• Place food in airtight containers. Silverfish Bran Flakes, anyone? Ugh. No one wants to sit down to breakfast and open a box of cereal only to find a bunch of slimy silverfish hopping into your bowl. Since silverfish feed on starches, carb-heavy breakfast cereals are an ideal food source for them. Placing cereal, flour, pet food, and other cardboard boxes of food in airtight containers can help reduce the risk of having unwanted guests at your breakfast table.

Why do I have silverfish in my house?

There are a number of reasons why silverfish may have taken up residence in your home:

  • They came over from the neighbors – especially if you live in a multi-unit dwelling such as an apartment or condominium.
  • Some silverfish may have hitched a ride in an item you brought into your home. If these creatures were pregnant or were able to breed once inside your home, they could add more silverfish to their ranks.
  • You have water damage and open food containers that attract these pests, creating an environment that is hospitable to them via added moisture and humidity, as well as ample food sources.
  • You have cracks in walls or around windows and doors that allow silverfish to slip through.

Why do I have silverfish in my bathroom?

Bathrooms are perfect places for silverfish since they provide excellent hiding spots, plenty of water, high humidity levels, and sufficient food. If you take long, hot showers, this can create dampness and humidity that is appealing to silverfish.

What are the signs of a silverfish infestation?

The common signs of silverfish infestation include silverfish droppings, shed scales, yellow stains (on books, clothing cardboard boxes, or papers), and chewed holes in books, wallpaper, clothing, and linens. If you have an infestation, you are likely to see live silverfish lurking around the house, crawling up and down your walls or hiding inside bookshelves – among other places.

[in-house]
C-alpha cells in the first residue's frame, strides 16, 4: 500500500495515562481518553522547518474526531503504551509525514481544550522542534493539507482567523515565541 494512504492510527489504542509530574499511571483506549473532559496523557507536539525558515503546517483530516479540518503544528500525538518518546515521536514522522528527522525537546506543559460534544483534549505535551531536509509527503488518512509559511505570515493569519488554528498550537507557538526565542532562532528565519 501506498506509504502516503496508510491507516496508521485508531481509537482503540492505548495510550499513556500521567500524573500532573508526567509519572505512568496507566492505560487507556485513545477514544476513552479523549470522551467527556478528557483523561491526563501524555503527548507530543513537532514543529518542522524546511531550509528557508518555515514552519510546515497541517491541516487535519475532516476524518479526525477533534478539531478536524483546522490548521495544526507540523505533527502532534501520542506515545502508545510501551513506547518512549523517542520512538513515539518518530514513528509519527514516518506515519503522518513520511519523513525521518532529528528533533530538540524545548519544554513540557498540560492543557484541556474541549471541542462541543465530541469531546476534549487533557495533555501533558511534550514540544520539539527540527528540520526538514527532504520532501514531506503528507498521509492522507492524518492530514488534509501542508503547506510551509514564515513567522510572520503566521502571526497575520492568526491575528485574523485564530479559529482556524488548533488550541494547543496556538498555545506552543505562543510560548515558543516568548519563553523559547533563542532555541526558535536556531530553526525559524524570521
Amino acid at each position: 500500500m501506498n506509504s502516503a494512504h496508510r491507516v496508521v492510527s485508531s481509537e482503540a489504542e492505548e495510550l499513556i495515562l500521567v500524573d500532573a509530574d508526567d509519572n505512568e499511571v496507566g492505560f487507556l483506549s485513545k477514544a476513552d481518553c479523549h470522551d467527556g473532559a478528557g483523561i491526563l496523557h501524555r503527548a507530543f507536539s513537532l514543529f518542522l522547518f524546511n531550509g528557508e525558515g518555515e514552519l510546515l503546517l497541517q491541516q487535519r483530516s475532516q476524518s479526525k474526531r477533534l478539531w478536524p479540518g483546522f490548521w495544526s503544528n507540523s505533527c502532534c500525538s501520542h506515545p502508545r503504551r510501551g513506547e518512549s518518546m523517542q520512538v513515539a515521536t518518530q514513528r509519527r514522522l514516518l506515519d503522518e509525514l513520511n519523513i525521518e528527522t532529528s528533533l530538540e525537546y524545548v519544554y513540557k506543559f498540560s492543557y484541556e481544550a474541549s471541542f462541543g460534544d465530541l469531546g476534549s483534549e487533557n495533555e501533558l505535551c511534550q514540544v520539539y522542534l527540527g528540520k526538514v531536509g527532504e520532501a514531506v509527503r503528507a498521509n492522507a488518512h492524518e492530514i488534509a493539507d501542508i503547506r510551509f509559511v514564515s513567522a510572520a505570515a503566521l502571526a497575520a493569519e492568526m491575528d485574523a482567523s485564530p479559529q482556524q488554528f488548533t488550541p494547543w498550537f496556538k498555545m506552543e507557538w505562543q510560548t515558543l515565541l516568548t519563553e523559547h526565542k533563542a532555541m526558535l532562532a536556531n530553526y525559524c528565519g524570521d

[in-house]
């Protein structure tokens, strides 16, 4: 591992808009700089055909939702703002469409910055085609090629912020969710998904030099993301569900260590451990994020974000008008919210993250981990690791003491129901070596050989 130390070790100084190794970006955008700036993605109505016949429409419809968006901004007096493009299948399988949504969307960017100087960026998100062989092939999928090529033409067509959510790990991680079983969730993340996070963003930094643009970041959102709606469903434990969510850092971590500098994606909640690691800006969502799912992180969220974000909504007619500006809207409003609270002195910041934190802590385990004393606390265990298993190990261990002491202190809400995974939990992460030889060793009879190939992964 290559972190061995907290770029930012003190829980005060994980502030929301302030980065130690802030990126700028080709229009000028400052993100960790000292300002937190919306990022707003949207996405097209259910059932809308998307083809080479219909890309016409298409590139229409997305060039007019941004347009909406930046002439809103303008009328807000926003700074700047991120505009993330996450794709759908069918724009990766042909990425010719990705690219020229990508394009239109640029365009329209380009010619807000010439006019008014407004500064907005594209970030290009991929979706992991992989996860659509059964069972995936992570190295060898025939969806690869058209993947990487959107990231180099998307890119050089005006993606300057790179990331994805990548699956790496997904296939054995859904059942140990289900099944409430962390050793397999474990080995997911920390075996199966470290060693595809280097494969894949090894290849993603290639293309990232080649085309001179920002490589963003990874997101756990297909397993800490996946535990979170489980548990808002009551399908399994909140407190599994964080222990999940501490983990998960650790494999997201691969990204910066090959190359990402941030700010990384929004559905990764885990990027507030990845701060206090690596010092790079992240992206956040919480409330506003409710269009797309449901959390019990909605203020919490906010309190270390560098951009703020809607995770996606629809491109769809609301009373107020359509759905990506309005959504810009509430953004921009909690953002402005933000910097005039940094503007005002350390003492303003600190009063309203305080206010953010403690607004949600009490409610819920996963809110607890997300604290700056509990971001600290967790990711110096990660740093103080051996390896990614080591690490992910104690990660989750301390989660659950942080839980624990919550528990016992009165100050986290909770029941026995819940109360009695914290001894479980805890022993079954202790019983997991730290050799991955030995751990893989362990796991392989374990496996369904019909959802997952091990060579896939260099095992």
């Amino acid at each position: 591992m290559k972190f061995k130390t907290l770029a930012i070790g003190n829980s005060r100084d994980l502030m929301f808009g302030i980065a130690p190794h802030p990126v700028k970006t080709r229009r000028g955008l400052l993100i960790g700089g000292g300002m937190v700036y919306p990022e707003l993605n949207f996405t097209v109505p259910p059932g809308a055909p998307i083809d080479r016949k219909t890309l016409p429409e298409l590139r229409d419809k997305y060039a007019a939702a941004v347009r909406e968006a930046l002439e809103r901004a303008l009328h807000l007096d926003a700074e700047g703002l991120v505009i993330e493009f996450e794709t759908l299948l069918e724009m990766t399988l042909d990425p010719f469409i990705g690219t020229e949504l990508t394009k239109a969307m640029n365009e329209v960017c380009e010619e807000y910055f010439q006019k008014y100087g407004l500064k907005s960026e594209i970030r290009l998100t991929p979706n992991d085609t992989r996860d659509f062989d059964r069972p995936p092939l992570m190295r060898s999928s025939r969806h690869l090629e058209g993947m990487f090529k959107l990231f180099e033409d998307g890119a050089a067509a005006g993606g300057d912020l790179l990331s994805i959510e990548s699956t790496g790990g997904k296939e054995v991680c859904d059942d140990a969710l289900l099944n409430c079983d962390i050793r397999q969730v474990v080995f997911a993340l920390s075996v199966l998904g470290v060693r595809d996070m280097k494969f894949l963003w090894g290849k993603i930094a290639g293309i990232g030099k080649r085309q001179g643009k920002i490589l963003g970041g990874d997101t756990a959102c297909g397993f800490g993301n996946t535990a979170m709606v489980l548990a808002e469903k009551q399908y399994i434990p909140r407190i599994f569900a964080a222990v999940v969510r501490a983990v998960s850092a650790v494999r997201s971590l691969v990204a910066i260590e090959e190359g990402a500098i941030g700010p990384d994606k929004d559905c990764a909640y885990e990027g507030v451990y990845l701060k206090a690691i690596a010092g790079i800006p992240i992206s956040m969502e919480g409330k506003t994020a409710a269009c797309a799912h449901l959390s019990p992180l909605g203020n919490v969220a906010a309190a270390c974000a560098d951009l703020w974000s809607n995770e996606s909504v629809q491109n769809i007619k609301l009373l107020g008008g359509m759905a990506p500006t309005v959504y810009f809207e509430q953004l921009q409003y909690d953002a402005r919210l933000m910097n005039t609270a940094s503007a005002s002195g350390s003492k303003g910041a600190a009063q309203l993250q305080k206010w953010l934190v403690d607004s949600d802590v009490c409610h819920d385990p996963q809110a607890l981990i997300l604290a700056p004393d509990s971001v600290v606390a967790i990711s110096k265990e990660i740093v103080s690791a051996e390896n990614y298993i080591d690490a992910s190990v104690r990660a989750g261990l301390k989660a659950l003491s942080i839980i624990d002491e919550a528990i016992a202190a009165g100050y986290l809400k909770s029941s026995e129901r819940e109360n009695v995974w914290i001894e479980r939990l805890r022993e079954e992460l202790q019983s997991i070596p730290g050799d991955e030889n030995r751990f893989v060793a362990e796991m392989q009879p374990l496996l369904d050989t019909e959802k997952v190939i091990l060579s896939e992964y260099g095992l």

How To Help Get Rid of Silverfish

Although DYI efforts may help to curb a silverfish infestation, near total elimination is only possible if you take advantage of professional pest control services. You can try to defend against silverfish on your own by:

  • Putting food in airtight containers.
  • Vacuuming and cleaning carpets and upholstery regularly.
  • Reducing humidity by getting a dehumidifier and improving ventilation.
  • Using silverfish traps.

How Terminix® Helps You With Silverfish Control

Terminix® offers professional silverfish control services. We use the latest technologies to identify favorite silverfish spots and apply chemicals to get rid of all eggs, nymphs, and adults in your home.

Our experts will also provide detailed advice on what to do to prevent a silverfish infestation in the future.

Got a silverfish problem? Contact us for a free inspection today!